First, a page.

3 thoughts on “GM Food and it’s Ethical Problems”

  1. On top of that, all food we eat now is genetically modified in some way – the best example is bananas. The wild banana looks and tastes nothing like the bananas we buy from a store and consume quite happily. They are so heavily genetically modified it’s not funny. Sure, the genetic modification wasn’t in a lab and those performing the modification had absolutely no idea of what DNA was, much less how to manipulate it – but it’s still genetic modification of a sort.
    Heck, roses are probably the most genetically-modified plant that there is. Wild roses look nothing like the varieties most people grow. The billions of different varieties each had to be produced through genetic modification – granted, it often took decades, but again, still genetic modification.
    Genetic modification is genetic modification whether it’s in a lab or with a pair of secaturs. Anyone who wants to avoid GM food completely might as well not eat, because everything we eat has been modified in some way by the simple process of being farmed.
    Where do people think all the dwarf varieties of plants come from? Or white roses? Or green apples, for that matter?

    (My only real beef with GM food is the patenting of various seeds and plant varieties. But that’s a whole other argument.)

  2. @dartigen
    Thank you for your comment!
    As regards your last remark, I am very much in agreement. The patening of life is quite another matter from GM food and comes with its own dire moral consequences. I have also heard stories about seeds being put on the market which have a suicide gene built into their genetic make-up so that farmers have to keep going back to buy more seeds rather than using those which the plant produces (this is just what I have heard, by the way. And I realise the irony in buying into something Ive heard second hand after writing a post saying people shouldn’t do that). It seems to me these policies are highly unethical as thy are based on no higher principle than the pursuit of profit. However when the principle is avoiding billions of deaths due to starvation, that is clearly a noble cause.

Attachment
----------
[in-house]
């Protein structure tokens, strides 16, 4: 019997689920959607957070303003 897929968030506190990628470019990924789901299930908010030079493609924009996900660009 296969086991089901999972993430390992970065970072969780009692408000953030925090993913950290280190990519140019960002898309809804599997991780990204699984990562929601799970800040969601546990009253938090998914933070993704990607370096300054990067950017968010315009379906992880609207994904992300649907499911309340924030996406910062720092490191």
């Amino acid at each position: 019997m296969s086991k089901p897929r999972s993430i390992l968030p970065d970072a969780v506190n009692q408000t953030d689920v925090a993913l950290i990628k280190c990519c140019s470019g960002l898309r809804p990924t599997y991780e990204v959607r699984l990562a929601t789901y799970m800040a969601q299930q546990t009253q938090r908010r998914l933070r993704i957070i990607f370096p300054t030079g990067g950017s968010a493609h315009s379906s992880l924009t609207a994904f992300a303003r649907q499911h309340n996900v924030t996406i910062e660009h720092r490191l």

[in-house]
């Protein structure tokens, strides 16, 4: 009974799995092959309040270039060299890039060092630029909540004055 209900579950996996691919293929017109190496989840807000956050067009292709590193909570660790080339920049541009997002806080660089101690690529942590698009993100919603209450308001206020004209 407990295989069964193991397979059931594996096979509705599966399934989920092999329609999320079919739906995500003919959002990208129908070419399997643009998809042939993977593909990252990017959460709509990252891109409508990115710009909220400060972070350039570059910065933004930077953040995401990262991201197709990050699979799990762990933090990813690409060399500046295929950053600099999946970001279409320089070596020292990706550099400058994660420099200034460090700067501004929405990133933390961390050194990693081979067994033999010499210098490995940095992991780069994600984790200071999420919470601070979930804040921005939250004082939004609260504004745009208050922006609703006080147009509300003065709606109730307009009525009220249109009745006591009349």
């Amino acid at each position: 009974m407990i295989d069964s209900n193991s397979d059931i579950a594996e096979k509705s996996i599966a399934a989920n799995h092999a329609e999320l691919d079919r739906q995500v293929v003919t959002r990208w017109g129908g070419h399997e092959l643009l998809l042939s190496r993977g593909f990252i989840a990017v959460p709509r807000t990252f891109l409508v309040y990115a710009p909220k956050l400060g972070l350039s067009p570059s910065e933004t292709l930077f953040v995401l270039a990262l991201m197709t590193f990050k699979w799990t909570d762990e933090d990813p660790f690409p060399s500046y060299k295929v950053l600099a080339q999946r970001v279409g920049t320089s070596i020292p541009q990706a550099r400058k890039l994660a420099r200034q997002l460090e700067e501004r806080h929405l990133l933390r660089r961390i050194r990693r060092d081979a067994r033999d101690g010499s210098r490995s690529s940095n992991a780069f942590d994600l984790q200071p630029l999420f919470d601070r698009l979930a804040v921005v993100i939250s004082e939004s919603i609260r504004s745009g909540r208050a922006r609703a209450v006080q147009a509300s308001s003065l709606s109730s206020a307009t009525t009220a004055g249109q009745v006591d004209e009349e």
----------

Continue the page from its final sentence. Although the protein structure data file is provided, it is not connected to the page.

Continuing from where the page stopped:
What Im trying to say is that one doesn’t follow the other. As with so many things we have to find the middle ground; the middle ground between doing nothing and nose-diving into a world wide food crisis and, on the other hand, opening the genetic make-up of life to greedy free-marketers with no principles.

  3. There are many processes and technologies that we rely on that might be considered ‘unnatural’ – That’s surely not the central worry of GM foods.

    I think the main ethical concern is when people (or more likely organisations) use the technology for unethical ends.

    Steven, maybe what you’re thinking of is the controversy surrounding Monsanto’s ‘Round-Up Ready’ seeds, which are often barren (don’t produce offspring), and are also dependant on the farmer purchasing herbicides (also from monsanot, you’ll be surprised to hear). There’s a good article on this here:

Leave a Reply

Fill in your details below or click an icon to log in: Logo

You are commenting using your account. Log Out /  Change )

Facebook photo

You are commenting using your Facebook account. Log Out /  Change )

Connecting to %s

%d bloggers like this: